A wreck of an old house has appeal for a special kind of couple, and like Sandi and John Kroh, winners of the first Baltimore Sun Historic Homes Contest, that is true of Jeff and Sharon Dillon.
They are great fans of "This Old House" and took the opportunity on a trip through New England to visit a house that had been restored for the TV show.
"I was thinking, 'We could do that,' " said Sharon. Her husband still wants to know what they were thinking when they bought the Hunt-Schmidt House in Phoenix almost 17 years ago.
The efforts of the Dillons to restore the 1850s blacksmith's house earned them the runner-up spot in the contest.
"The house has been carefully and lovingly restored both inside and out with great respect for all the original rooms and materials allowing some appropriate innovation, where necessary, especially in the kitchen and service spaces," said Baltimore architect and contest judge Walter Schamu in his evaluation.
"Also, the garden and adjoining out buildings help retain much of the historical character and rural feeling."
But it almost didn't happen.
"We actually had put money down on a new house," said Sharon Dillon, a special-education teacher at Patterson Mill Middle-High School. "Then we drove by this house. We kind of let ourselves in. It was unlocked. And that was it."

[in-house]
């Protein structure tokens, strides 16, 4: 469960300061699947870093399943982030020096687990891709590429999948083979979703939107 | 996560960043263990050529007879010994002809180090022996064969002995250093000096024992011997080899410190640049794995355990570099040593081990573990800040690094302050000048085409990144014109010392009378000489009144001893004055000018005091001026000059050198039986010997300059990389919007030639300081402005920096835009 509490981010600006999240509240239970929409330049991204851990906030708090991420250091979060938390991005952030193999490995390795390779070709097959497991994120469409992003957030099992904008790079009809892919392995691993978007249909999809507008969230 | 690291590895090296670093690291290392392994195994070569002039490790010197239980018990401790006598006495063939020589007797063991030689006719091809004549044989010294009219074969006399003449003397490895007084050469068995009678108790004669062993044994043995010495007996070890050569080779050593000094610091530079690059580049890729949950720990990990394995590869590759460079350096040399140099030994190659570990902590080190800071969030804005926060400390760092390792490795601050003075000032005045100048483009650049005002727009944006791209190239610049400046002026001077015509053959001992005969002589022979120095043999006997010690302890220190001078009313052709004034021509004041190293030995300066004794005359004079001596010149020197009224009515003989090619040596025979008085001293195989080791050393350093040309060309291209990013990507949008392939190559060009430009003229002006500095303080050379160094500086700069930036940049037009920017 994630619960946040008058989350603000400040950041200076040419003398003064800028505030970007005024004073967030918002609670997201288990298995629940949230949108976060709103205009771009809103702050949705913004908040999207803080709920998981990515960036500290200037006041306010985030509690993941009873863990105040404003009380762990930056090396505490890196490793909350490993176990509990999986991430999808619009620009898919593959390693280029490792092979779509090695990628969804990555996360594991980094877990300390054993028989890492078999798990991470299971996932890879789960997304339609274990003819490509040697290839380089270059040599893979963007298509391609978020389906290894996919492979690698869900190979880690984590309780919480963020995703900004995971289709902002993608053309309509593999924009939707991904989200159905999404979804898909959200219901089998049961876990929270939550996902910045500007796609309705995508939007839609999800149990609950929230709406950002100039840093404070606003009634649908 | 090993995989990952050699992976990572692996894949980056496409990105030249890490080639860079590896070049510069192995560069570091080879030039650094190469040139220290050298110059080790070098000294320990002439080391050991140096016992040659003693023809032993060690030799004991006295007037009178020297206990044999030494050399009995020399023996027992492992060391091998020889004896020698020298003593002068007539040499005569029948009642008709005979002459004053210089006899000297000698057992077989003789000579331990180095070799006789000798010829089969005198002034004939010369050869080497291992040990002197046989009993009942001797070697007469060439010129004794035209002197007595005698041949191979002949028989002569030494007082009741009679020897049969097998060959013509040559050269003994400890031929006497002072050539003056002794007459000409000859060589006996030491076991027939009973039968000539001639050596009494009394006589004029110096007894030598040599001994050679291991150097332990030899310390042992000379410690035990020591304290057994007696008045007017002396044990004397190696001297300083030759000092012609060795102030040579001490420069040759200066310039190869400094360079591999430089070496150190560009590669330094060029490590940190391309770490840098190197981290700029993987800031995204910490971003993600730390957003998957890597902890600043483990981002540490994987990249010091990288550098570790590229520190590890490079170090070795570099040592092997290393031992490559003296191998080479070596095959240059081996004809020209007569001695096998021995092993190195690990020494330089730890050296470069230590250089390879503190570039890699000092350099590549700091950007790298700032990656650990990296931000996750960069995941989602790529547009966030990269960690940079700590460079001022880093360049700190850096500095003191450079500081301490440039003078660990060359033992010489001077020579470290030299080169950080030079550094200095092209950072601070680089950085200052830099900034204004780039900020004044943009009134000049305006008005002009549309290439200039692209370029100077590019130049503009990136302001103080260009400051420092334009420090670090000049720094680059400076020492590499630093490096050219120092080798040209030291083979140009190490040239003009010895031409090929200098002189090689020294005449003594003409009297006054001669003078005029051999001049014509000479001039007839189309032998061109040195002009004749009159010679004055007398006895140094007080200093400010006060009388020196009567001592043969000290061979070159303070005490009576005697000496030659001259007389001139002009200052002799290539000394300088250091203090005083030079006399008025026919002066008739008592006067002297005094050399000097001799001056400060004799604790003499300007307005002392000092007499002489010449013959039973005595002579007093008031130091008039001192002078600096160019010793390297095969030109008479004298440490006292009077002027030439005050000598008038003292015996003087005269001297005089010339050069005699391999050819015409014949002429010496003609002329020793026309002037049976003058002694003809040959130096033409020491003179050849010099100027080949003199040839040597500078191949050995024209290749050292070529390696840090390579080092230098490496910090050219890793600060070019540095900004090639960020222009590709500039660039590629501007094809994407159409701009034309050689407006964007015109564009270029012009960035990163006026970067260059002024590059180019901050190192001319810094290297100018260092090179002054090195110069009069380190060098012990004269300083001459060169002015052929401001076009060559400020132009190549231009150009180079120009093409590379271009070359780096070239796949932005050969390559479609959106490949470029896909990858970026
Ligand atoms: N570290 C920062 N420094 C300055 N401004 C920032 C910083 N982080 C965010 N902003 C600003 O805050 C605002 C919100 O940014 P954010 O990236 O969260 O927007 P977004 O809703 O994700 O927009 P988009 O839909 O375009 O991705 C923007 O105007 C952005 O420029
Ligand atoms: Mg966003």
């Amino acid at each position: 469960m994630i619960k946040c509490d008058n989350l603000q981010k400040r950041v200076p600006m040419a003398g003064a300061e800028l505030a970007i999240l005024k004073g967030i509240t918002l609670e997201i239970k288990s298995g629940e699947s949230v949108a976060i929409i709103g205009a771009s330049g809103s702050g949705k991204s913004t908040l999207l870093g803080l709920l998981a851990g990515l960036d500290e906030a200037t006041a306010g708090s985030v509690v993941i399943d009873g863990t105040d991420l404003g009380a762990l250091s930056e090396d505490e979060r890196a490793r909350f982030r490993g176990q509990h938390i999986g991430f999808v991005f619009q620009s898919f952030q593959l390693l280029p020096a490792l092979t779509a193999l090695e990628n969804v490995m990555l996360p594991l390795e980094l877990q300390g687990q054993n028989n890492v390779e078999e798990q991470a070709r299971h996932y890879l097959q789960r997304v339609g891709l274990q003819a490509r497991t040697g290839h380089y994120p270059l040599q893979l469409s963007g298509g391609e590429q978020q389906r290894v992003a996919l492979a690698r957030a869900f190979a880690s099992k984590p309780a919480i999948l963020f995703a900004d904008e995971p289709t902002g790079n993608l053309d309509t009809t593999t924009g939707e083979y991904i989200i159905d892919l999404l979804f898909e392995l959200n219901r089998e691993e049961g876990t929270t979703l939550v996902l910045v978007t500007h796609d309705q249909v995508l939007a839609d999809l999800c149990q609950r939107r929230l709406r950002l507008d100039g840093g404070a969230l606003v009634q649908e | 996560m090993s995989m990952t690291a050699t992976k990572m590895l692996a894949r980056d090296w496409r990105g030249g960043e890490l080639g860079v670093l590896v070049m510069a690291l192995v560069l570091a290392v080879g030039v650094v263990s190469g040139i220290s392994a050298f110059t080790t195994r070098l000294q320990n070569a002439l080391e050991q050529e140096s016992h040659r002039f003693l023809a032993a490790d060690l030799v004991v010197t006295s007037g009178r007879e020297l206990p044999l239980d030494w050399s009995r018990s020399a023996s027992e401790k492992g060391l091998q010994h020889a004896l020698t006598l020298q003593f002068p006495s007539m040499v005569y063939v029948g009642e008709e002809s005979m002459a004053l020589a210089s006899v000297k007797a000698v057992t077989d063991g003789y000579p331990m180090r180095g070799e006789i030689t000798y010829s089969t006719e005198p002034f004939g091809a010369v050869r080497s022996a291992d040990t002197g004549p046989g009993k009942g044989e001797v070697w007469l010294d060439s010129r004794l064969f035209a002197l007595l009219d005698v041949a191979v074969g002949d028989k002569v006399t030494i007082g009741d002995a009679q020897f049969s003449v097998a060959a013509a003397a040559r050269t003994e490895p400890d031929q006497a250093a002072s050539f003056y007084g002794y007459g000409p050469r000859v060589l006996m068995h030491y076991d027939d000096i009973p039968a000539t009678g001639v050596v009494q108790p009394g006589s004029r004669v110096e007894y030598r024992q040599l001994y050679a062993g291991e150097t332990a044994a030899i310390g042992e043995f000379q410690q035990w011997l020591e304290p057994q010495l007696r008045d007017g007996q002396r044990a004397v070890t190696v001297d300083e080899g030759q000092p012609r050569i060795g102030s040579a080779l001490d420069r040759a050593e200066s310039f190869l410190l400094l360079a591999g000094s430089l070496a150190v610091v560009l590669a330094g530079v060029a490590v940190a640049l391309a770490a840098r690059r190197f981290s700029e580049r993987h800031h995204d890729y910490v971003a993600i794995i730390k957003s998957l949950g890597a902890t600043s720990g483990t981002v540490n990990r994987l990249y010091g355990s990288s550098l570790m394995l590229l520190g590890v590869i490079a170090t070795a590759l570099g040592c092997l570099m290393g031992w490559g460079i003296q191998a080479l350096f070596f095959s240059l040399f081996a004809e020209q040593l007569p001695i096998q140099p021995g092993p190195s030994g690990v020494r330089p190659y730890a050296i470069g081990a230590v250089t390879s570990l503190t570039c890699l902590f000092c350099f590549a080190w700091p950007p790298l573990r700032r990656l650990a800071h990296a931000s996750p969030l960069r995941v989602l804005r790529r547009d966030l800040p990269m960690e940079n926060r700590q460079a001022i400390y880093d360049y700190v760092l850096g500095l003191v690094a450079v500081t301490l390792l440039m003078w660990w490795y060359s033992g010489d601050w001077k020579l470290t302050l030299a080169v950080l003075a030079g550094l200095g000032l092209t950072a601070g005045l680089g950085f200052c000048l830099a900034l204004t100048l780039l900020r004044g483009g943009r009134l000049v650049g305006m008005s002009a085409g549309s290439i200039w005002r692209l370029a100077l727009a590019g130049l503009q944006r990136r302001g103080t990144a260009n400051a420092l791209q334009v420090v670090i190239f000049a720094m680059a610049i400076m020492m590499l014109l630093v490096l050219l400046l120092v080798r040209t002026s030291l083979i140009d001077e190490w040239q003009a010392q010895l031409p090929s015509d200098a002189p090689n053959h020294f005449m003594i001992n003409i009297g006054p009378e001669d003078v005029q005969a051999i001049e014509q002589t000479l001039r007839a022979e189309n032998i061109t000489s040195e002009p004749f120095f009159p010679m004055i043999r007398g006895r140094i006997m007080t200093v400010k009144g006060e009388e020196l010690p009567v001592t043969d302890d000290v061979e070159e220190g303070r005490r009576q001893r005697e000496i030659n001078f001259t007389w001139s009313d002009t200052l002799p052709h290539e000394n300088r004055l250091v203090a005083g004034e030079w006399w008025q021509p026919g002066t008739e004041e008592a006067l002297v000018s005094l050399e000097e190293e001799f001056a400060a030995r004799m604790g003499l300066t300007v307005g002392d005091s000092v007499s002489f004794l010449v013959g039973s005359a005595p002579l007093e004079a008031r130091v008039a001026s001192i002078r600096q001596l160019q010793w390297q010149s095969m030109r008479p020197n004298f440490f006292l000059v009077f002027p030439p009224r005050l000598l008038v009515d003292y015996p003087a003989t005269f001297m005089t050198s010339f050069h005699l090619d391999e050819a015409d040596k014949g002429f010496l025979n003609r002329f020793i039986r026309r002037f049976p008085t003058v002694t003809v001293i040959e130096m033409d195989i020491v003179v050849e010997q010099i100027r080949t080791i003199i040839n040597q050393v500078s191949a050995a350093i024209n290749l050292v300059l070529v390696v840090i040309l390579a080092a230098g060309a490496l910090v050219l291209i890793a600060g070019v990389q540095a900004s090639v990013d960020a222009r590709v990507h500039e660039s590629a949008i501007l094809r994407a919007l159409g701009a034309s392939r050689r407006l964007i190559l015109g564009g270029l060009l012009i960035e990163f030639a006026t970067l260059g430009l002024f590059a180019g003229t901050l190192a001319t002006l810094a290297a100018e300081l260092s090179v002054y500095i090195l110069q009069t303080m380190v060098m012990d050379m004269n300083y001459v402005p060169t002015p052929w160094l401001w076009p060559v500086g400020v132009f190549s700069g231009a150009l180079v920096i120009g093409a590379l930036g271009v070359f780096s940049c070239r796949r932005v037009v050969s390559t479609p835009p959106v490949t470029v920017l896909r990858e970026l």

The property on which the house is located was part of a parcel owned in the 1850s by three partners, two of whom were eventually bought out by the third, James Slade. Wrongly believing himself to be deeply in debt, Slade hanged himself. Before that, he had sold a corner to George Hunt, who opened up a general store.
The Slade heirs sold a parcel to George Schmidt in 1891, who had been an apprentice to the family. He would go on to be smithy to the village first known as Unionville and then Long Green Valley for 64 years.
Schmidt would awake well before dawn and work into the night, sharpening the shoes of horses to navigate in the winter, wrote his daughter in a manuscript she left behind. In the dusty heat of the summer, he would sharpen the steel wheels of the carriages.
"He wanted to die in harness, and he almost did it," wrote Henrietta Schmidt Astin. "He only lived five weeks after his last trip to the shop. He died in July 1945 at the age of 82."
The house also served as the parsonage for the Long Green Mennonite congregation for a time. Two sisters rented out the house for years before selling, reluctantly, to the Dillons. The house is now registered to the Maryland Historical Trust.